I’ve been inspired to look at different scenarios that trigger a sense of shame within us both individually and collectively. I was guided to watch the Canadian documentary film Because We Are Girls directed by Baljit Sangra and released in 2019. The film centers on three Punjabi Canadian sisters from British Columbia who have gone public in adulthood about the sexual abuse they faced during their childhood by an older male cousin who lived with their family.
Sexual abuse is not an easy topic to discuss let alone treat with sensitivity and honesty in a film. Within the South Asian community in general, if a girl or woman publicly comes out that she was raped or sexually assaulted, she will typically be coerced into silence – and usually will not be believed by even her close family members. On top of this, she will be made to feel that somehow it was her fault. Her family may even shun her and she will often be considered an outcast. Hence, the cycle of shame begins and it can be buried for generations.
Can you feel how thus it can be shameful to even approach shame?
However, the director and filmmaker, Baljit Sangra, manages to tackle a very difficult topic with gentleness, honesty, sensitivity, and respect. She shares not only the experiences of the three sisters but also their younger brother and their parents – who are ill-equipped to handle this very difficult situation. The parents feel ashamed about disclosing this information and confronting the cousin who is the perpetrator. The sisters feel no emotional support from their parents nor their brother and find solace only in their sisterhood. They feel joined in a deeper purpose that they need to share their story in the hopes that their cousin can be prevented from harming any other girls in their community including their own daughters.
Even when poignantly sharing distressing memories and difficult conversations, the filmmaker intersperses heart-warming family photos and videos of the sisters dancing, singing, watching Bollywood movies, and even having snowball fights- from their childhood days to even while they negotiate an uphill legal battle in the court system that often leaves them feeling retraumatized.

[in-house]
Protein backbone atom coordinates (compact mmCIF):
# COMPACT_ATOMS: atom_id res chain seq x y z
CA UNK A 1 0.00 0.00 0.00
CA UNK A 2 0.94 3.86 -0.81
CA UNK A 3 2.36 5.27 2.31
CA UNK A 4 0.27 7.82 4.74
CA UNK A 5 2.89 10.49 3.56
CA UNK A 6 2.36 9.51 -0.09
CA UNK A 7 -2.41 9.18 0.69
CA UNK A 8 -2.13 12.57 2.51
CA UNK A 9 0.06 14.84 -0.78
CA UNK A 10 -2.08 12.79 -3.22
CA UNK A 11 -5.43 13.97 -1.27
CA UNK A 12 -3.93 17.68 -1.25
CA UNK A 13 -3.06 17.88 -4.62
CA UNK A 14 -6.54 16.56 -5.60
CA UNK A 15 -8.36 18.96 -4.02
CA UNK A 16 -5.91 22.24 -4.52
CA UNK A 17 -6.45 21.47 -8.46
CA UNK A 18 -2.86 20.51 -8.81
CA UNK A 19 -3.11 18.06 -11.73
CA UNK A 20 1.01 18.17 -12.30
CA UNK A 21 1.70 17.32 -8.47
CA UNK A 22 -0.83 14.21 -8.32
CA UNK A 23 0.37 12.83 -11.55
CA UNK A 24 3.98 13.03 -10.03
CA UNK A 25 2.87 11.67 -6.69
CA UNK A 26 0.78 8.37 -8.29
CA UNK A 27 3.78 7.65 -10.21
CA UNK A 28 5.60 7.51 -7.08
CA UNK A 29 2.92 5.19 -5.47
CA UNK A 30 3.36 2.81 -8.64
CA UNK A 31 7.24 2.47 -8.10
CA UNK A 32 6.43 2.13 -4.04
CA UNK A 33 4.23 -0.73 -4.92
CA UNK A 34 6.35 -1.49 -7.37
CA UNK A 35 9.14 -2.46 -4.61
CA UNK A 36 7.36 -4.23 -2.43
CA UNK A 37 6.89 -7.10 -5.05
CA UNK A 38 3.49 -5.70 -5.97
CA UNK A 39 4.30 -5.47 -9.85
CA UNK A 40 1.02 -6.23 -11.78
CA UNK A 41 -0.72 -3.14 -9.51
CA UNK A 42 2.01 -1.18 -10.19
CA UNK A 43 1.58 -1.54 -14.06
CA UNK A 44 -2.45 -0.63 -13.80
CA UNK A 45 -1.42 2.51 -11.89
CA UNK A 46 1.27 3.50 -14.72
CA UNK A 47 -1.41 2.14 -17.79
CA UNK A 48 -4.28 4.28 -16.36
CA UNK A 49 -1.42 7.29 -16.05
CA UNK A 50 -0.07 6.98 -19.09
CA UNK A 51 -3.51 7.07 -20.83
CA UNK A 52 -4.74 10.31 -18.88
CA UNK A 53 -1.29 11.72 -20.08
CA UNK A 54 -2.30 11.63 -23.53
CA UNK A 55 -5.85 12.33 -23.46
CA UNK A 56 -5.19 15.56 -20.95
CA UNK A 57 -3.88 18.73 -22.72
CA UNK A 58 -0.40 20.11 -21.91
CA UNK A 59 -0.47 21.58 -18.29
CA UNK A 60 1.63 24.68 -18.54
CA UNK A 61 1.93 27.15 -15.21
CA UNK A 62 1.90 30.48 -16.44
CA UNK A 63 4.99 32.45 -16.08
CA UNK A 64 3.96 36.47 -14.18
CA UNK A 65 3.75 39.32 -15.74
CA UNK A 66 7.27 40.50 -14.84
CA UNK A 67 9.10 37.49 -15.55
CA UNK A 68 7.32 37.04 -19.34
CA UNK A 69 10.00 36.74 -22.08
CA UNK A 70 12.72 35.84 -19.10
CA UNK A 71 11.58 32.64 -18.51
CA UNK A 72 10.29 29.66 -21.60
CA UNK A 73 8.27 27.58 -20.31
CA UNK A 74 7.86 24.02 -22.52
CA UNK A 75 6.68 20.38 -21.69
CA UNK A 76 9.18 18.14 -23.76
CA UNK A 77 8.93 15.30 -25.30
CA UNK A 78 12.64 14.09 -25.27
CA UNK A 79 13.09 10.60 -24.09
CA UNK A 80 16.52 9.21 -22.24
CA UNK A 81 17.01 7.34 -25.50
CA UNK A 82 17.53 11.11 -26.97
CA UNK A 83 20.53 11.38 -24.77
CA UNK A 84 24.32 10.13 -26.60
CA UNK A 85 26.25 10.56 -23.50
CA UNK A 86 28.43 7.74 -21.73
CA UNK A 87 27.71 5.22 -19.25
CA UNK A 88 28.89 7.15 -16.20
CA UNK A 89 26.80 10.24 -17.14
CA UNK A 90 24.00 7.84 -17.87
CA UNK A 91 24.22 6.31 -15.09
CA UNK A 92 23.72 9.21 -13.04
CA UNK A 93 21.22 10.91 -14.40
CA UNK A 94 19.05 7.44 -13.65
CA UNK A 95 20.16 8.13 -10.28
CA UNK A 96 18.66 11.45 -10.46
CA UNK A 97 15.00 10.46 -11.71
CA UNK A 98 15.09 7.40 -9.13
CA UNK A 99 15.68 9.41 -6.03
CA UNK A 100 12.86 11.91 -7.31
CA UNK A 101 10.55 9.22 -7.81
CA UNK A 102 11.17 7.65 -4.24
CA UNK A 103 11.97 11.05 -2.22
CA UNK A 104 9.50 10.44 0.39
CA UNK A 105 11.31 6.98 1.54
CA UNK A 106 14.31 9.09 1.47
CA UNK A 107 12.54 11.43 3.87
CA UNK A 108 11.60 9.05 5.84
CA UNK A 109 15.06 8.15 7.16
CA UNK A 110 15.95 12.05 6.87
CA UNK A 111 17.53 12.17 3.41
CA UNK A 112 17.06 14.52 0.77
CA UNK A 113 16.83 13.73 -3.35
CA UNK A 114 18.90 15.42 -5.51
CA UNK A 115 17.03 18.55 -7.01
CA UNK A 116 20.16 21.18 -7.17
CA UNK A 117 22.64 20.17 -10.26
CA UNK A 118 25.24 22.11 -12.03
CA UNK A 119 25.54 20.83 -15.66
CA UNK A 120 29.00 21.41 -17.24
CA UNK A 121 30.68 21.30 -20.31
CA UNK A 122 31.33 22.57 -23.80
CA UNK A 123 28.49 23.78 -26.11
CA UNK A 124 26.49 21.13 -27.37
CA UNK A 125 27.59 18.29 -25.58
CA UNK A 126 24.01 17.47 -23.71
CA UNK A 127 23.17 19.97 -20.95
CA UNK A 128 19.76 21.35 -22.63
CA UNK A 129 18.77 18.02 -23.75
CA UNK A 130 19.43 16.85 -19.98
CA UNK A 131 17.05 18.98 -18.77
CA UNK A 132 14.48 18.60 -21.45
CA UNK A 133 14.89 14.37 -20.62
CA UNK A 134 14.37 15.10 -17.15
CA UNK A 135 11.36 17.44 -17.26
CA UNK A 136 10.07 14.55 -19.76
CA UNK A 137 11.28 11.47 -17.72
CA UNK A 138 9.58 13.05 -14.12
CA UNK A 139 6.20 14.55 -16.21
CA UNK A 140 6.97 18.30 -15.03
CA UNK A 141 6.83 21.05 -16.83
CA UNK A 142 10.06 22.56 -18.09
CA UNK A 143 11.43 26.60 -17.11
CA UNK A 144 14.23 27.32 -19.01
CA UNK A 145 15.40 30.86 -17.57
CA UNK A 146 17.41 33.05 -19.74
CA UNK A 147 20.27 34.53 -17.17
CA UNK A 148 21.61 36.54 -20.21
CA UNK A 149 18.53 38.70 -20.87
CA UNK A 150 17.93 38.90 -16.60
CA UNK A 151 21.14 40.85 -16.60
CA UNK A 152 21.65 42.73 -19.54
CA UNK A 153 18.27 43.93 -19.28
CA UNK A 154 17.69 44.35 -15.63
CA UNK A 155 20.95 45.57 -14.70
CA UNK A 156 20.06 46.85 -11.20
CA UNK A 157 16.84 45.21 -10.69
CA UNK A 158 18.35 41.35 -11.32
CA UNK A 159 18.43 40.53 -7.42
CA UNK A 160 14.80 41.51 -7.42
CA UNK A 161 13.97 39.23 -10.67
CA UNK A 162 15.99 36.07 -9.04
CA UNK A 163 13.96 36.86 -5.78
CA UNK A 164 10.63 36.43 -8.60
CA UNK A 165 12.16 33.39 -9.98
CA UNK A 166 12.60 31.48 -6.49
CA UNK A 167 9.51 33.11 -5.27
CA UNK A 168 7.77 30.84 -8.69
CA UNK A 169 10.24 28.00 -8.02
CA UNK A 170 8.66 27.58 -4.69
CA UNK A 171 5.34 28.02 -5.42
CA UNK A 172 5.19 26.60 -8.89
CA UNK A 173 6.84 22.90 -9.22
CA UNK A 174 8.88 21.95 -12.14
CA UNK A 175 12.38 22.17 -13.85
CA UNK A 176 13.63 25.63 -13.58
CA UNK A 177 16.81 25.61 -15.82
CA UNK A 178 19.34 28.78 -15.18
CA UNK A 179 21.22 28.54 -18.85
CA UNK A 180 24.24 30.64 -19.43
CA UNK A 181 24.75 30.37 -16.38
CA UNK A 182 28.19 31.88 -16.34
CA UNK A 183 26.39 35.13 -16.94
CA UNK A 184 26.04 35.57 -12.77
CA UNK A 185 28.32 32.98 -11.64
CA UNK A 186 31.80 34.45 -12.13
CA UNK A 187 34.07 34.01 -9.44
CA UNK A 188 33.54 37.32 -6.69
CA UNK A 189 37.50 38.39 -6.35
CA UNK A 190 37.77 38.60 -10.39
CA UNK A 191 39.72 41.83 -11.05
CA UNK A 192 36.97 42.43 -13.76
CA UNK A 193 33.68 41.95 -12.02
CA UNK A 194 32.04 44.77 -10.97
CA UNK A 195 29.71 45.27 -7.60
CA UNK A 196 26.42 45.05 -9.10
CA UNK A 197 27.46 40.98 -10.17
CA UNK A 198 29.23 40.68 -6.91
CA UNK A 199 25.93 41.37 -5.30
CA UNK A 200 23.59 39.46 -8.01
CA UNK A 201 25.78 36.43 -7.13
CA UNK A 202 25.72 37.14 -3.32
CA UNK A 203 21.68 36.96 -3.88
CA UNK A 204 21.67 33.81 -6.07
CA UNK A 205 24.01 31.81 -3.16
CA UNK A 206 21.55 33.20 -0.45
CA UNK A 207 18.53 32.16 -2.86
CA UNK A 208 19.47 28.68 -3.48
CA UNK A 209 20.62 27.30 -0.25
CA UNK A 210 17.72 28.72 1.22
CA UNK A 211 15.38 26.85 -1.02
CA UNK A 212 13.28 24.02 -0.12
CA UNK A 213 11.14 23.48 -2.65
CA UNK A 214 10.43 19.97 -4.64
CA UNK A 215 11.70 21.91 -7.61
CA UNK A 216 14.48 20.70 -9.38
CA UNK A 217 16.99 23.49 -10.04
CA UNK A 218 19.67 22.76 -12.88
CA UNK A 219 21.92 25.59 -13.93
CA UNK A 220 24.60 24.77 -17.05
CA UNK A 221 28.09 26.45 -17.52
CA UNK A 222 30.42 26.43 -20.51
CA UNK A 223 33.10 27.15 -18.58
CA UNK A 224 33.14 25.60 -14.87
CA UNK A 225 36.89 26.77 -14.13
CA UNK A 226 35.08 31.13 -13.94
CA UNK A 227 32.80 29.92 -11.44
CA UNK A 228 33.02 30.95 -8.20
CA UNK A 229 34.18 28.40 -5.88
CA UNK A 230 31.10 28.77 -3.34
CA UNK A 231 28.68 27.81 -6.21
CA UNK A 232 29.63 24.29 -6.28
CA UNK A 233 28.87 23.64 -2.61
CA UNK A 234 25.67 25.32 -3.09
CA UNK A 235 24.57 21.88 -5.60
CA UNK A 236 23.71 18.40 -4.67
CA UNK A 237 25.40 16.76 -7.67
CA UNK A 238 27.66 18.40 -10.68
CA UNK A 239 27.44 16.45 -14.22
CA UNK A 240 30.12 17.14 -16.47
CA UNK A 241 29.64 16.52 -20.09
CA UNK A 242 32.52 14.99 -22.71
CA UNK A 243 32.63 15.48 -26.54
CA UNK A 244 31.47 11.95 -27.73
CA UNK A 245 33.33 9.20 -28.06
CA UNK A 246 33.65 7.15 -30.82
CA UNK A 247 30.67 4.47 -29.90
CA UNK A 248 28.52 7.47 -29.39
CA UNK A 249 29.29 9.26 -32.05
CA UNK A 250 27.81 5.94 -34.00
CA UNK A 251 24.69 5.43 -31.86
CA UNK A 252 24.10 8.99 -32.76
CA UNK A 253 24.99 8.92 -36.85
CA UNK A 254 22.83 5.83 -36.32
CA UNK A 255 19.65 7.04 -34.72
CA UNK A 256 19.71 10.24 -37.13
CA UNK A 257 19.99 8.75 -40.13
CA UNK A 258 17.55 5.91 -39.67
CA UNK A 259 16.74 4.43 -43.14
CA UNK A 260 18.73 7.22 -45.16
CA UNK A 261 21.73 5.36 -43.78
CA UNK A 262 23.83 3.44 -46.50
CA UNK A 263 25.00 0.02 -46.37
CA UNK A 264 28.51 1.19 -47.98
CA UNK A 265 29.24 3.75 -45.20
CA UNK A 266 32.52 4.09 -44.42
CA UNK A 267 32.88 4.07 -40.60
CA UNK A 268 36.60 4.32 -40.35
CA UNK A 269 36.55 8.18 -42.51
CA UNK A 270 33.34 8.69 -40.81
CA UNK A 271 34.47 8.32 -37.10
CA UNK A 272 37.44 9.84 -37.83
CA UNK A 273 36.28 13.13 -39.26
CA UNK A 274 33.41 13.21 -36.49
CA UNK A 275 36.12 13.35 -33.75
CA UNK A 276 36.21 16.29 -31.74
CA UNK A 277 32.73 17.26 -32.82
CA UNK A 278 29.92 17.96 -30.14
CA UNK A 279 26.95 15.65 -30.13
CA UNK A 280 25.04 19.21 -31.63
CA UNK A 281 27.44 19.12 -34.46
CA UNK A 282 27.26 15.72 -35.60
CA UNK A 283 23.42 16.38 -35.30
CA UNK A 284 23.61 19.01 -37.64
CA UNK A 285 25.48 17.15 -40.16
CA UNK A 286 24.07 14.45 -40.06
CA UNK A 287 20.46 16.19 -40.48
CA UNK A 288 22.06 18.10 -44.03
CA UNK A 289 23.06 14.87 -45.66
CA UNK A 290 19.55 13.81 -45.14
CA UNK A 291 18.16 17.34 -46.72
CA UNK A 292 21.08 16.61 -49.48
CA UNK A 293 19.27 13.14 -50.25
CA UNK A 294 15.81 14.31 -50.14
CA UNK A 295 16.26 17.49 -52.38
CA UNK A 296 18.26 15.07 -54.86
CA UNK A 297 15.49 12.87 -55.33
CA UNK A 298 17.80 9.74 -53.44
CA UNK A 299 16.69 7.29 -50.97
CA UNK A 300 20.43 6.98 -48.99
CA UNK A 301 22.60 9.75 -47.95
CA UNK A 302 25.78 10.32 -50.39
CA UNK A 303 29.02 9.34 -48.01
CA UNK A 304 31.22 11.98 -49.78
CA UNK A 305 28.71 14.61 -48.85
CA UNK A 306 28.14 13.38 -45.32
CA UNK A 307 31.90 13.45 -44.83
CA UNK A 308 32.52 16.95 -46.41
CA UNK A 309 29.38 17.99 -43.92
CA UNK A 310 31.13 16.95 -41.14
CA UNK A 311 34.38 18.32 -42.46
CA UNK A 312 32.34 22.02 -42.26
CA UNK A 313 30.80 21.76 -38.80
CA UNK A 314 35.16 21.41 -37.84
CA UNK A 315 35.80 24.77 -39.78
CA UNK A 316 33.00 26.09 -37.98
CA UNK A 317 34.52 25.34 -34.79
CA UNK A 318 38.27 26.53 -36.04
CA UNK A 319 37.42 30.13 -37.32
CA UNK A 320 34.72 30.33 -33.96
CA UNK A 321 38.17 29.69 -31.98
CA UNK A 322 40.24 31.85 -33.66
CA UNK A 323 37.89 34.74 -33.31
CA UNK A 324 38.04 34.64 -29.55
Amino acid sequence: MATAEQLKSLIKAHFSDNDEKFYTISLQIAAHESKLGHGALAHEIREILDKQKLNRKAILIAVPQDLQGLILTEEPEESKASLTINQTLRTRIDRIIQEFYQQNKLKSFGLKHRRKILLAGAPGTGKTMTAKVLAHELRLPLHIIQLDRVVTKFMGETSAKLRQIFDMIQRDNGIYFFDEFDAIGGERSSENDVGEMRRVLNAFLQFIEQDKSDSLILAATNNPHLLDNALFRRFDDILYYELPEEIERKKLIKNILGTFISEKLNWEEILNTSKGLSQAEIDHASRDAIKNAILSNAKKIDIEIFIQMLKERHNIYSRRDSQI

We also meet the daughters of the sisters. They witness the tortuous journey of their mothers. The daughters exude an innocence and trust that their mothers tragically lost and are fighting to foster and protect for them and other girls in the community. As the sisters move through their journey, we can feel slowly yet steadily they reclaim an inner light and beauty that cannot be extinguished by anything external.
You can watch a trailer of Because We Are Girls here.
You can watch the full movie free here. (83 minutes)
Recently, I felt inspired to share this movie as part of a Zoom circle. You can listen to my commentary on the movie here.
While we may not have experienced what the sisters faced, we can all relate to these uncomfortable and often debilitating feelings that accompany shame. As we walk with these courageous sisters, we receive a gentle washing away of any sense of shame, sin, unworthiness, or inferiority we may harbor within our hearts. Finally, like all good Bollywood movies, Because We Are Girls ends on an uplifting note. As we watch these sisters laugh, sing, play, and dance while facing their shadows, we become willing to have greater conviction that yes, we are here to shine our light. Everything we have experienced- regardless of how painful it was- can help us step into our function as a light bearer in the way that is for our highest good.
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